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Waldz1

Newly Diagnosed - Cross-contamination Worries

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Hi. I am 28 and just diagnosed with Celiacs. I've been reading up on the disease and have met with a nutritionist, so I'm getting over the shock. My concern is cross-contamination as I live with my gluten-eating girlfriend. The books I'm reading seem to think I shouldn't be anywhere near anything that once came in contact with gluten. I shouldn't even buy "gluten-free products" that "are made in a facility that processes wheat".

This has my brain spinning. How can I actually avoid contamination and is it actually that serious of a concern?

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Hi. I am 28 and just diagnosed with Celiacs. I've been reading up on the disease and have met with a nutritionist, so I'm getting over the shock. My concern is cross-contamination as I live with my gluten-eating girlfriend. The books I'm reading seem to think I shouldn't be anywhere near anything that once came in contact with gluten. I shouldn't even buy "gluten-free products" that "are made in a facility that processes wheat".

This has my brain spinning. How can I actually avoid contamination and is it actually that serious of a concern?

Yes and No....

Firstly its not REALLY difficult, it's just practice. Its like jumping in a stick-shift car the first time (presuming you drive). At first it seems a bewildering amount of things to balance and do at the same time but soon it becomes second nature.

Secondly if you cook at home then its really not that hard to eat 100% gluten-free. Obviously a few things like (normal) Pizza are out but there is a whole load of things you can eat which just don't contain gluten.

CC is important and the easiest way is just not to have gluten in the kitchen/house. If your gluten-free wants/misses gluten then the easiest is to eat it outside the house. If you do then the amount of detail can make your head spin, ie. kitchen cloths, dishwashers etc. etc. but if you kep gluten out of the kitchen then this gets a LOT simpler.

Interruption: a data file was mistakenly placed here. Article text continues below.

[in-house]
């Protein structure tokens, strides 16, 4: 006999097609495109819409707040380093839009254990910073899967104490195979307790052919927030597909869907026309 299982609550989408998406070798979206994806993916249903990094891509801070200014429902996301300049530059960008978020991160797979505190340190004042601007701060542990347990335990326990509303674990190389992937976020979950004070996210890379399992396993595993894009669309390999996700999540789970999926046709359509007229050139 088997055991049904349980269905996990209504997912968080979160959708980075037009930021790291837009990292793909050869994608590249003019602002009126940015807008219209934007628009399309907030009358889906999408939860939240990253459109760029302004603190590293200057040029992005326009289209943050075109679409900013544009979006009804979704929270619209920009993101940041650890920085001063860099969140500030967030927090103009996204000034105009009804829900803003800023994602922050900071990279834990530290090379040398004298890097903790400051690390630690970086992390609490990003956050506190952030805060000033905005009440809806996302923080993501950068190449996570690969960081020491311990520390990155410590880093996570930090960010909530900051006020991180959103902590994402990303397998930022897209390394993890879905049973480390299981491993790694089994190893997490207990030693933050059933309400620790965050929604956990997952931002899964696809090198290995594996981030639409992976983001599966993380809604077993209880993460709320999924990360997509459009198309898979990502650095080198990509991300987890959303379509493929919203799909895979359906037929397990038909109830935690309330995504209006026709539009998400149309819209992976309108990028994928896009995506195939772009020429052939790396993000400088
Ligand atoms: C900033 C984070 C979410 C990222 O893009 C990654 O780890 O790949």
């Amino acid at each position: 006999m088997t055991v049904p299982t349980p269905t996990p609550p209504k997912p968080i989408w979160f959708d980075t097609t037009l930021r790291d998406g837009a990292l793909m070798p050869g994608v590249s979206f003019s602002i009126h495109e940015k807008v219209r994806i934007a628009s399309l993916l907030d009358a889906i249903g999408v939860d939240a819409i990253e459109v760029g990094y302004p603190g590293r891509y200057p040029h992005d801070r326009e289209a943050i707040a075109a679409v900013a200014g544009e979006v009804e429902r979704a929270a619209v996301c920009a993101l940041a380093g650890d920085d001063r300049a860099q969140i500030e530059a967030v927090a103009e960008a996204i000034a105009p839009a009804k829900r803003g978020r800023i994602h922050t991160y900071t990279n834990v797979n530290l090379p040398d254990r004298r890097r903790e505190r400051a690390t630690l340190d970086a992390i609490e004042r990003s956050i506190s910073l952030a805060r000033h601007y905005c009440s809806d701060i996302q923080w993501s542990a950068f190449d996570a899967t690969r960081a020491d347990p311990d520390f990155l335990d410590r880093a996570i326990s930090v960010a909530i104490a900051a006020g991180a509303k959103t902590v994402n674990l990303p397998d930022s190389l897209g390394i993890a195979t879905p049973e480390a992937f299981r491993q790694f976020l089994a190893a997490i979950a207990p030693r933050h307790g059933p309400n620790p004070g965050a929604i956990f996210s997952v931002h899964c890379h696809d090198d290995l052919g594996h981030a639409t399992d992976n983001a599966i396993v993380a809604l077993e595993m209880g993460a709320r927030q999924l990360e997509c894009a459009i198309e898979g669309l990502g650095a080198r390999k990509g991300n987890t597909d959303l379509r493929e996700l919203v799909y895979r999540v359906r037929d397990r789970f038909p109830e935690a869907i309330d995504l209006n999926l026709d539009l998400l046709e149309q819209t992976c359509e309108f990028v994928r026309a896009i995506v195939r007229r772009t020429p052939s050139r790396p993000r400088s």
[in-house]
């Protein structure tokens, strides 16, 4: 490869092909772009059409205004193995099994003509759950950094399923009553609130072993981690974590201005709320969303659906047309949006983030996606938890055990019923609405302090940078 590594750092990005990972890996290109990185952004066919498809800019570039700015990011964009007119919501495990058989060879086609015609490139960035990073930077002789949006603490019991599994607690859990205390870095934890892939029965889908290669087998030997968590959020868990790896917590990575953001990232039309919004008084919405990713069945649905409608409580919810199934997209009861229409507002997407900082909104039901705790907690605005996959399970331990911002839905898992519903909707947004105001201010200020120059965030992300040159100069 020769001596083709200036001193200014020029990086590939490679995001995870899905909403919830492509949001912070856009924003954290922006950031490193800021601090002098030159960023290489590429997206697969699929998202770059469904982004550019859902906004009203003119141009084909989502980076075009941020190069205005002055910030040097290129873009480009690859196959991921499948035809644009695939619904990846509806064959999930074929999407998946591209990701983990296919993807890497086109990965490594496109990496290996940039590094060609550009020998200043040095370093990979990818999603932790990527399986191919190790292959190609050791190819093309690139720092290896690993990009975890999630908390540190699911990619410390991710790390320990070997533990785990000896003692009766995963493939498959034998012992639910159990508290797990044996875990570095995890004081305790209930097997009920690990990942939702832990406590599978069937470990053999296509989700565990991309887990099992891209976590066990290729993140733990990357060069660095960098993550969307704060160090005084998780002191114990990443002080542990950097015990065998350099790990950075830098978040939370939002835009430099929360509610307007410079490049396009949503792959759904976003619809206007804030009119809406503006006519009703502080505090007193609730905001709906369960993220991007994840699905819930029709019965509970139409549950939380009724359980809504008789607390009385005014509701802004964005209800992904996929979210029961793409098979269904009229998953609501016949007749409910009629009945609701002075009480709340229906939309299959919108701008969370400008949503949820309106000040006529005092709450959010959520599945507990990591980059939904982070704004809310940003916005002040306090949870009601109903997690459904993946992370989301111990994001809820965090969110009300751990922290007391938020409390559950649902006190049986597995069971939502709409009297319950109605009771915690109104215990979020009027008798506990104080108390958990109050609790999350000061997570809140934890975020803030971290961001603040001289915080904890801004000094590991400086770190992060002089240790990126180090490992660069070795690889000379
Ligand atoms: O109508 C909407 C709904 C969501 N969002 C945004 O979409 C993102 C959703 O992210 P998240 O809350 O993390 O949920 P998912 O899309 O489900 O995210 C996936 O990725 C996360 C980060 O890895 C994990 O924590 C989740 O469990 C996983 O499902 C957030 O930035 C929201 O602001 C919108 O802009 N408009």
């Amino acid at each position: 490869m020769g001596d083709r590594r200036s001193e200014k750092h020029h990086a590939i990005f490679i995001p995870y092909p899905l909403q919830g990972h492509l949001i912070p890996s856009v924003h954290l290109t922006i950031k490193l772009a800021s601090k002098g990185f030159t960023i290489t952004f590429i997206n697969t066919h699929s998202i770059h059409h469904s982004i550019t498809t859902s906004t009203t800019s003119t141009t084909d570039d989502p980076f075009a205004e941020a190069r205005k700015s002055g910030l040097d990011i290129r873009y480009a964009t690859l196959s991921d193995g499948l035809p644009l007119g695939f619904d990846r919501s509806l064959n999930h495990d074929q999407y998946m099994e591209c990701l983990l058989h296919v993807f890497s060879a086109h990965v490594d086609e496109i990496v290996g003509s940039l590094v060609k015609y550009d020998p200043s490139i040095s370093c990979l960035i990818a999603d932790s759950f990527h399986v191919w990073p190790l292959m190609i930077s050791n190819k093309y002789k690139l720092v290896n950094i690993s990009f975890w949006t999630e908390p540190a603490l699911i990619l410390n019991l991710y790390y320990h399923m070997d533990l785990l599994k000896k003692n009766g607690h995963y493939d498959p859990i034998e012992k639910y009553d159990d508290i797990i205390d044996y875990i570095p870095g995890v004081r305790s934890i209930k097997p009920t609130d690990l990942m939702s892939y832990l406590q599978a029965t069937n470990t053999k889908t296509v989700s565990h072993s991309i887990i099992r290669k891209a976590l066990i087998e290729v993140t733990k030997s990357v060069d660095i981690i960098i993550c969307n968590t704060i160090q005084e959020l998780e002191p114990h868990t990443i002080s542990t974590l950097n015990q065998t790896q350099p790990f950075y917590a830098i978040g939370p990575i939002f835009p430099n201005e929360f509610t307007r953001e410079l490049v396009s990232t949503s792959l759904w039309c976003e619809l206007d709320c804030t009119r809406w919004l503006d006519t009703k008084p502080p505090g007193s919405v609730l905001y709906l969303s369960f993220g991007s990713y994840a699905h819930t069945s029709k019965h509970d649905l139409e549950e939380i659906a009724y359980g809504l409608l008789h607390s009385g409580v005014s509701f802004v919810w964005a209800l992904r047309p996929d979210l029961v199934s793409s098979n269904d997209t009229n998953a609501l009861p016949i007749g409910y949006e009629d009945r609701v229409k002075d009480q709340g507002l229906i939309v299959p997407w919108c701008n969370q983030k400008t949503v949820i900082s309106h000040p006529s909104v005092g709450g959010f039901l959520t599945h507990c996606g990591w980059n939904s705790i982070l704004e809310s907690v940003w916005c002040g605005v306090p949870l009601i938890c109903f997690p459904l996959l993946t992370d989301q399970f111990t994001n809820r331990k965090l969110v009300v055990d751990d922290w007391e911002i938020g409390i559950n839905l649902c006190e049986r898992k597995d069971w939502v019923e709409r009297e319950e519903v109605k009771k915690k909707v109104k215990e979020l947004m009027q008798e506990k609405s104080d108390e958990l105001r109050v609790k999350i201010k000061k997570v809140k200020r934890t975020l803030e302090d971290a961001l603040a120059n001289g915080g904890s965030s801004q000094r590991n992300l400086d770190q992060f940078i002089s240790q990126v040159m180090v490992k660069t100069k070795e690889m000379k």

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Hi. I am 28 and just diagnosed with Celiacs. I've been reading up on the disease and have met with a nutritionist, so I'm getting over the shock. My concern is cross-contamination as I live with my gluten-eating girlfriend. The books I'm reading seem to think I shouldn't be anywhere near anything that once came in contact with gluten. I shouldn't even buy "gluten-free products" that "are made in a facility that processes wheat".

This has my brain spinning. How can I actually avoid contamination and is it actually that serious of a concern?

Yes, CC is serious, but if you give it a few months it won't be that hard to deal with. You'll learn quickly. As for food that are made in facilities with wheat - it depends on the brand. Some are ok, some are not. Try searching for the product you want on here. I'm sure there's a thread about it.

Your girlfriend can continue to eat gluten, but you'll have to be very careful. This means you need your own toaster, your own collendar, she cannot dip a knife that's touched gluten into the mayo, you shouldn't share dishclothes between gluten and gluten-free dishes, she cannot kiss you after eating gluten unless she's brushed and mouthwashed, her lotions and makeup should be gluten-free if you kiss her face. I would recommend you each have your own area of the kitchen and that you come up with some ground rules on cleaning. Try searching for something like "gluten free family" - I know there have been threads debating making the whole household gluten-free. The general consensus is that having an entirely gluten-free house is easiest, but having gluten around is do-able with complete cooperation from all family members.